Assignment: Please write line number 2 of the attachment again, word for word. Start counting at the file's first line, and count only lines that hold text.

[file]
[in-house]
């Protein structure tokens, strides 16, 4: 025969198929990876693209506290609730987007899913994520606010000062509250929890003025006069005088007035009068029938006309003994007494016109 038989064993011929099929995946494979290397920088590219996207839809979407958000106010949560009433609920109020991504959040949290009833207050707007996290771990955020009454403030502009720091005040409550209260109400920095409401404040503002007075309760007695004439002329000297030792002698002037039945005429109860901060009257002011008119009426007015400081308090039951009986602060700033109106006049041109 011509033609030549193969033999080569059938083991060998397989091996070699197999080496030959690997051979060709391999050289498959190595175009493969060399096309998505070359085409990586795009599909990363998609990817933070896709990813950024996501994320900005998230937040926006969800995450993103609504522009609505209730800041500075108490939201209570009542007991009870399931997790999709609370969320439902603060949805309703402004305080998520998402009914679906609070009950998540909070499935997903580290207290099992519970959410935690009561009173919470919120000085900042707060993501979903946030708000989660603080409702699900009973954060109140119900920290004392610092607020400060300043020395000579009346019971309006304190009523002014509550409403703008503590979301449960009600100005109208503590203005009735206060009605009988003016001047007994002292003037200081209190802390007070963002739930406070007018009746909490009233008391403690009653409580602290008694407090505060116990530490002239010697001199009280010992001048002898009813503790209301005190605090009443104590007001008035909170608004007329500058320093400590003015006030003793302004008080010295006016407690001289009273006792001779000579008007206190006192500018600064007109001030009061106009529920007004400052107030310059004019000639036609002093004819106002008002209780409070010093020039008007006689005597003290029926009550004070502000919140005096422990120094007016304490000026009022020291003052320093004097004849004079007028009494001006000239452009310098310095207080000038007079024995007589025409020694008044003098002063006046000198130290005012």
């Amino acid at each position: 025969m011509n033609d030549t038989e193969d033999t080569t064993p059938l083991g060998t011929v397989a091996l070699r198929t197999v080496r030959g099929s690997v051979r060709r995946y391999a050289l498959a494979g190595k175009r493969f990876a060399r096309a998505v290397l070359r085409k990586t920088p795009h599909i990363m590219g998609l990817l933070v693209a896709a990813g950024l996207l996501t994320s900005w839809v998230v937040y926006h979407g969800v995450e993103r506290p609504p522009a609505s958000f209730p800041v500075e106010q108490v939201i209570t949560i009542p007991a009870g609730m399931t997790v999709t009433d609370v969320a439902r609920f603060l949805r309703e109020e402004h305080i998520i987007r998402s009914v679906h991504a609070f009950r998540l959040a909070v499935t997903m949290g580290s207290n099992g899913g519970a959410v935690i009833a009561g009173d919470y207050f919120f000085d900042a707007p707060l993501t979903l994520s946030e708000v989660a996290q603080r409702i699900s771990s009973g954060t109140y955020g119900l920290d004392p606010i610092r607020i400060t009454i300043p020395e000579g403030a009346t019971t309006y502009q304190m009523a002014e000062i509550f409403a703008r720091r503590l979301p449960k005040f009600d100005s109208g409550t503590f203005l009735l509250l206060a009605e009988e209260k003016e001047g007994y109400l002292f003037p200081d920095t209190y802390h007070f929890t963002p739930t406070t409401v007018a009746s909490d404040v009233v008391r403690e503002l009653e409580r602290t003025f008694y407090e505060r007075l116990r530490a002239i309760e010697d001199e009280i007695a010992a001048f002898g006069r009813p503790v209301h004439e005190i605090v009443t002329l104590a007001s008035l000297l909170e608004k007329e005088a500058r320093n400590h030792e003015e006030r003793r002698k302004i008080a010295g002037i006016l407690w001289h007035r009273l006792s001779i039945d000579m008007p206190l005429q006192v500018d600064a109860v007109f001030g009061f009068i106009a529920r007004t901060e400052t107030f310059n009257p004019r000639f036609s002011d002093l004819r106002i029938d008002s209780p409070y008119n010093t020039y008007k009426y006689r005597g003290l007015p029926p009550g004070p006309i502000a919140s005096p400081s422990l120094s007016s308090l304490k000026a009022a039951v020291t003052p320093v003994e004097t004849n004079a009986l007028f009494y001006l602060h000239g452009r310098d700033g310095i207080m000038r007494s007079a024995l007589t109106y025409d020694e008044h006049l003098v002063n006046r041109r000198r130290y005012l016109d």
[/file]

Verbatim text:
């Protein structure tokens, strides 16, 4: 025969198929990876693209506290609730987007899913994520606010000062509250929890003025006069005088007035009068029938006309003994007494016109 038989064993011929099929995946494979290397920088590219996207839809979407958000106010949560009433609920109020991504959040949290009833207050707007996290771990955020009454403030502009720091005040409550209260109400920095409401404040503002007075309760007695004439002329000297030792002698002037039945005429109860901060009257002011008119009426007015400081308090039951009986602060700033109106006049041109 011509033609030549193969033999080569059938083991060998397989091996070699197999080496030959690997051979060709391999050289498959190595175009493969060399096309998505070359085409990586795009599909990363998609990817933070896709990813950024996501994320900005998230937040926006969800995450993103609504522009609505209730800041500075108490939201209570009542007991009870399931997790999709609370969320439902603060949805309703402004305080998520998402009914679906609070009950998540909070499935997903580290207290099992519970959410935690009561009173919470919120000085900042707060993501979903946030708000989660603080409702699900009973954060109140119900920290004392610092607020400060300043020395000579009346019971309006304190009523002014509550409403703008503590979301449960009600100005109208503590203005009735206060009605009988003016001047007994002292003037200081209190802390007070963002739930406070007018009746909490009233008391403690009653409580602290008694407090505060116990530490002239010697001199009280010992001048002898009813503790209301005190605090009443104590007001008035909170608004007329500058320093400590003015006030003793302004008080010295006016407690001289009273006792001779000579008007206190006192500018600064007109001030009061106009529920007004400052107030310059004019000639036609002093004819106002008002209780409070010093020039008007006689005597003290029926009550004070502000919140005096422990120094007016304490000026009022020291003052320093004097004849004079007028009494001006000239452009310098310095207080000038007079024995007589025409020694008044003098002063006046000198130290005012």